In 2006, Parallax, Inc wasn’t new to the electronics business. They’d been around since 1987. Still, for a relatively small company, jumping into custom chips is a big leap. Parallax didn’t just jump into some cookie cutter ASIC, they made their own parallel multi-core microcontroller. Designed by [Chip Gracey], the Parallax Propeller has 8 cores, called cogs. Cogs are connected to I/O pins and other resources by a hub. The Propeller saw commercial success, and continues to have a loyal following. This week’s Hacklet is about some of the best Propeller projects on Hackaday.io!
We start with retrocomputing prop star [Jac Goudsmit] and L-Star: Minimal Propeller/6502 Computer. [Jac] loves the classic 6502 processor. Inspired by [Ben Heckendorn’s] recent Apple I build, [Jac] wanted to see if he could replicate an Apple I with minimal parts. He built upon the success of his Software-Defined 6502 Computer project and created L-Star. The whole thing fits on a Propeller proto board with room to spare. The project uses a 6502, with a Propeller handling just about everything else. The system takes input from a PS-2 keyboard, and outputs via composite video, just like the original Apple I. As you can see from the photo, it’s quite capable of displaying Woz in ASCII. [Jac] has expanded the L-Star to support the Ohio Scientific C1P and CompuKit UK101, both early 6502 based computers.
Next up is [Mike H] with B-BOT. B-BOT is a balancing robot. [Mike] used B-BOT to learn about designing with the Propeller and programming in SPIN, the Prop’s built-in interpreted language. While slower than assembler, SPIN was plenty fast enough to solve the classic inverted pendulum problem. B-BOT’s primary sensor is a Pololu AltIMU-10. This module contains a gyro, accelerometer, compass, and altimeter all on one tiny board. Locomotion comes in the form of two stepper motors. Command and control is via X-Bee radio modules. All the parts live on a custom PCB [Mike] milled using his CNC router.
[Antti.lukats] created Soft Propeller, his entry in the 2015 Hackaday Prize. Soft Propeller doesn’t use a hardware Propeller at all. The core of the system is a Xilinx Zynq-7 chip, which contains an FPGA and a Dual Core ARM A9+ processor. Back in 2014, Parallax released the Verilog HDL code for the Propeller core. [Antti] has taken this code and ported it over the Zynq-7. With 256Kb of RAM, 16 MB of Flash and an LED, the entire system fits in a DIP package smaller than a stick of gum.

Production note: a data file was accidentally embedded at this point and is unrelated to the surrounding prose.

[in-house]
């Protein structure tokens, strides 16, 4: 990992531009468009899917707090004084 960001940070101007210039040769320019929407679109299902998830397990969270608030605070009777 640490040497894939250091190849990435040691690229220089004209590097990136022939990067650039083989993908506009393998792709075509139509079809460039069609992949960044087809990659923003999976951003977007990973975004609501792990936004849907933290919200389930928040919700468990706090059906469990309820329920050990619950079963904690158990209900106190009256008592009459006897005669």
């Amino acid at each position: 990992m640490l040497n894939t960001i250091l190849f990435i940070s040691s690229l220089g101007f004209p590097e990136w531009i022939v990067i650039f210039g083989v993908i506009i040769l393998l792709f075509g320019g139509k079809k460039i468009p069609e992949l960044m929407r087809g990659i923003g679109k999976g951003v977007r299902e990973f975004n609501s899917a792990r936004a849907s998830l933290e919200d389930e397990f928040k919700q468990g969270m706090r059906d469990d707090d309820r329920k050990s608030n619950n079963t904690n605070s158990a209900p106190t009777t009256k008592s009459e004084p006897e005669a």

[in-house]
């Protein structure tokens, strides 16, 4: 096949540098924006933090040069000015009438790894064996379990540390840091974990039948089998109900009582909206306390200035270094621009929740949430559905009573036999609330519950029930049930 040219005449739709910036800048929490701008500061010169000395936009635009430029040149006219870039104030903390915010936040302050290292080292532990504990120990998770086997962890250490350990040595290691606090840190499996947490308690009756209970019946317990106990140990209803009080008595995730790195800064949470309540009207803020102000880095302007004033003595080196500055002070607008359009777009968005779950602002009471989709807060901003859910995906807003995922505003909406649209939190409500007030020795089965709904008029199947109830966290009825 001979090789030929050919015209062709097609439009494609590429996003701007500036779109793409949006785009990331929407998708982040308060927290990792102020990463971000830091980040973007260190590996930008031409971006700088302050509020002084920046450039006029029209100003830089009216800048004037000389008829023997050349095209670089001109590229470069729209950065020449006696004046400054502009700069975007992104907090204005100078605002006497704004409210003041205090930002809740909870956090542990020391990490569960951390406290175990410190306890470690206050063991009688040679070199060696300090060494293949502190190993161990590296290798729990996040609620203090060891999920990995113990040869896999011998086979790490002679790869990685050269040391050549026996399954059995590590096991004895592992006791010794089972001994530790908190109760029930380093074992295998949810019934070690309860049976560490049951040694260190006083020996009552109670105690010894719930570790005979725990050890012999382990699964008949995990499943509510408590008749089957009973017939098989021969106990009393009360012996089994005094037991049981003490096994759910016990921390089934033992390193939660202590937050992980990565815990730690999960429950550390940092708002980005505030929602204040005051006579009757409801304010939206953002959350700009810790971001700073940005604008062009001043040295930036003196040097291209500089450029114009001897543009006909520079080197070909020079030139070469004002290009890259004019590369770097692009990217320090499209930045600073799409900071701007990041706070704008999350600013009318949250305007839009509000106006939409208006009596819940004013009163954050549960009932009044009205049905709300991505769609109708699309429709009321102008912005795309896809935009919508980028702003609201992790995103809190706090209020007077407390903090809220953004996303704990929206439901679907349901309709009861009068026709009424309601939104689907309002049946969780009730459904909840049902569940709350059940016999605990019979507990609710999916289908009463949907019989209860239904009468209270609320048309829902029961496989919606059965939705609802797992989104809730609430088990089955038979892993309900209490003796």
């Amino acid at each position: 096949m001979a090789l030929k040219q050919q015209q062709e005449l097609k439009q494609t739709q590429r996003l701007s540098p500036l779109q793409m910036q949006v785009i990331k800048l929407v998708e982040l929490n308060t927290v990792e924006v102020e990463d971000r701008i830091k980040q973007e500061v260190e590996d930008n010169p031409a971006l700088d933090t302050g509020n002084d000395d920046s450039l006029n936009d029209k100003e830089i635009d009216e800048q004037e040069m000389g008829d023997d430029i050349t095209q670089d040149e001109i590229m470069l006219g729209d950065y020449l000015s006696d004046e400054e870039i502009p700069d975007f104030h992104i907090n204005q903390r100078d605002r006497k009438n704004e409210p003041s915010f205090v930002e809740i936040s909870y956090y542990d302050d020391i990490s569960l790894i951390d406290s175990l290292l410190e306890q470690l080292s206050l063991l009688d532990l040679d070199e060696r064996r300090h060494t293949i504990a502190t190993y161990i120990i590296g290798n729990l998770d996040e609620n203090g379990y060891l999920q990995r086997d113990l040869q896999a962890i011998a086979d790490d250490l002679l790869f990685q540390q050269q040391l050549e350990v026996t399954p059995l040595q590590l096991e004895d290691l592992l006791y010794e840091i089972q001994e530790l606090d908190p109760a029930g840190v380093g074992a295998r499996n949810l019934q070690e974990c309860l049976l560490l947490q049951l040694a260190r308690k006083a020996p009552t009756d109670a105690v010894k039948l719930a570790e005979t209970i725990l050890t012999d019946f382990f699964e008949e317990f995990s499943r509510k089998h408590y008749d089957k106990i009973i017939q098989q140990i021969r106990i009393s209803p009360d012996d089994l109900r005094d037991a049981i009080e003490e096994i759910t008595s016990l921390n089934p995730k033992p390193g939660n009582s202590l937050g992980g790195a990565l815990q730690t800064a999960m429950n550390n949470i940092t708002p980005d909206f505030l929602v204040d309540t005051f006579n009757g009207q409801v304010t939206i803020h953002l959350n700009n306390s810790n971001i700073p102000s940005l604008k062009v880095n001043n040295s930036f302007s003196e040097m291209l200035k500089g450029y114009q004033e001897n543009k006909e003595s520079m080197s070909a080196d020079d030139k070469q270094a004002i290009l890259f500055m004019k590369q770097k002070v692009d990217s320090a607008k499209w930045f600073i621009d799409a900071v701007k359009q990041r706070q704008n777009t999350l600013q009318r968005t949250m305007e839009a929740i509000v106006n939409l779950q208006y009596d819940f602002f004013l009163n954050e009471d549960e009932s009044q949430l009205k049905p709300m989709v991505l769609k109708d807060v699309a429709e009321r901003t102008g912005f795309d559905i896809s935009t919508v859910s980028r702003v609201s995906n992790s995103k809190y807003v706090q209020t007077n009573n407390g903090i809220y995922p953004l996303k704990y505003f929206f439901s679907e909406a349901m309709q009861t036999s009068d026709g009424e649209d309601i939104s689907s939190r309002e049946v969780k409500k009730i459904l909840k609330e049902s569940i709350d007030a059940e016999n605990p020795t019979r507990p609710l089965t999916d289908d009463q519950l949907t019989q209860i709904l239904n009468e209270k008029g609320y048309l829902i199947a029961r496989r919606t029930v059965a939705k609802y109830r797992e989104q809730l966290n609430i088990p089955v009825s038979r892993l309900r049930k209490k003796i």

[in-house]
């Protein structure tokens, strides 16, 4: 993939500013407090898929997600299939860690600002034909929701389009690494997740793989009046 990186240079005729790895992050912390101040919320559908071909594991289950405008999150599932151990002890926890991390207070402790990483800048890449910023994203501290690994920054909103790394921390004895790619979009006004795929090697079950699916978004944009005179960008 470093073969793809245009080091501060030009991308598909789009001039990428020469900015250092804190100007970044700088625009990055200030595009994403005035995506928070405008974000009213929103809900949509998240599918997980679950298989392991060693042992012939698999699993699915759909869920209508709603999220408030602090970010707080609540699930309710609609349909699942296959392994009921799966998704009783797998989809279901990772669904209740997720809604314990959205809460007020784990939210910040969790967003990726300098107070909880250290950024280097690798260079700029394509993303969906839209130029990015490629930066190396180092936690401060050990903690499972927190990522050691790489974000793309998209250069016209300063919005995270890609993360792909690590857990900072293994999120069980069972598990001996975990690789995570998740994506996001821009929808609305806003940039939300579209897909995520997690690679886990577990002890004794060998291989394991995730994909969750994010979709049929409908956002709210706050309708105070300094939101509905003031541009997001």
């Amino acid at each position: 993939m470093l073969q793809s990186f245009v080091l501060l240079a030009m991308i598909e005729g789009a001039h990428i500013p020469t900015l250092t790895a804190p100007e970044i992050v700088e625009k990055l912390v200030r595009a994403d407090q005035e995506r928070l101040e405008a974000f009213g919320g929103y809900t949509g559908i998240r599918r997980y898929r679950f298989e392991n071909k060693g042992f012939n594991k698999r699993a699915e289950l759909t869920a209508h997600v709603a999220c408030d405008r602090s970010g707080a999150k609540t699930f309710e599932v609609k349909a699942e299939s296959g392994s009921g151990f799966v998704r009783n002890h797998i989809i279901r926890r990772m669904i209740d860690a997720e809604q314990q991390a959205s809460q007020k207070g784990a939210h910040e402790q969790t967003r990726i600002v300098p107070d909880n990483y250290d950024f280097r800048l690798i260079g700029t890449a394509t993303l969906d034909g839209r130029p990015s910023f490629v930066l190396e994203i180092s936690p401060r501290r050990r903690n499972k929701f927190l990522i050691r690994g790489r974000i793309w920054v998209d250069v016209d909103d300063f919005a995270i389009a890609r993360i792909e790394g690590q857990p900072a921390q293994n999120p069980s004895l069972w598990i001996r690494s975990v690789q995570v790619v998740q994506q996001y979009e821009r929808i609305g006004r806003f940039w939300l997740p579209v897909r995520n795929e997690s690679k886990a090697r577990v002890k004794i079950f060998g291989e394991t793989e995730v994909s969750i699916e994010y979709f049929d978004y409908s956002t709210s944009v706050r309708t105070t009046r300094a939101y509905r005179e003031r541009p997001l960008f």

Finally, we have [Christian] with Pipman GPS Watch. There’s just something about the Pip-boy from the Fallout video game series. This Personal Information Processor (PIP) has spawned hundreds of projects from cosplayers and electronics hobbyists alike. [Christian’s] version uses a 4D systems TFT LCD to display those awesome graphics. Input comes through a 5 way navigation switch. A GPS and compass module provide all the navigation data Pipman needs. At the center of it all is a Parallax Propeller programmed in SPIN. [Christian] has a working prototype on his bench. He’s now working on modeling a 3D printed case with Blender.
There are a ton of Propeller projects on Hackaday.io. If you want to see more, check out our Propeller Project list! Did I miss your project? Don’t be shy, just drop me a message on Hackaday.io. That’s it for this week’s Hacklet, As always, see you next week. Same hack time, same hack channel, bringing you the best of Hackaday.io!
17 thoughts on “Hacklet 73 – Parallax Propeller Projects”
I built a CNC plasma cutter a few years ago with nothing but a Parallax Propeller for brains. It was a fun challenge since I could find no spin code online for anything similar.
It’s a real shame the Propeller is not more popular as it’s a pretty good chip.
It’s perfect for projects too complex for a ATmega but you don’t want to deal with the complexity of having to use something like a raspberry pi.
Plus they’re only $7.99 which is very cheap for something with 8 cores you can define for various tasks.
There are plenty of easy to use and powerful ARM Cortex chips that fill the gap between ATmega and Pi.
Most Arm SOCs cannot be had in an easy to use DIP for prototyping and don’t have separate cores that can be dedicated to a single task with deterministic timing.
But the ARMs are less expensive and faster in most applications. You don’t need to wait for the hub to swing around to transfer data to another core.
And the ARMs have built in UARTS, so you don’t need to bit-bang everything.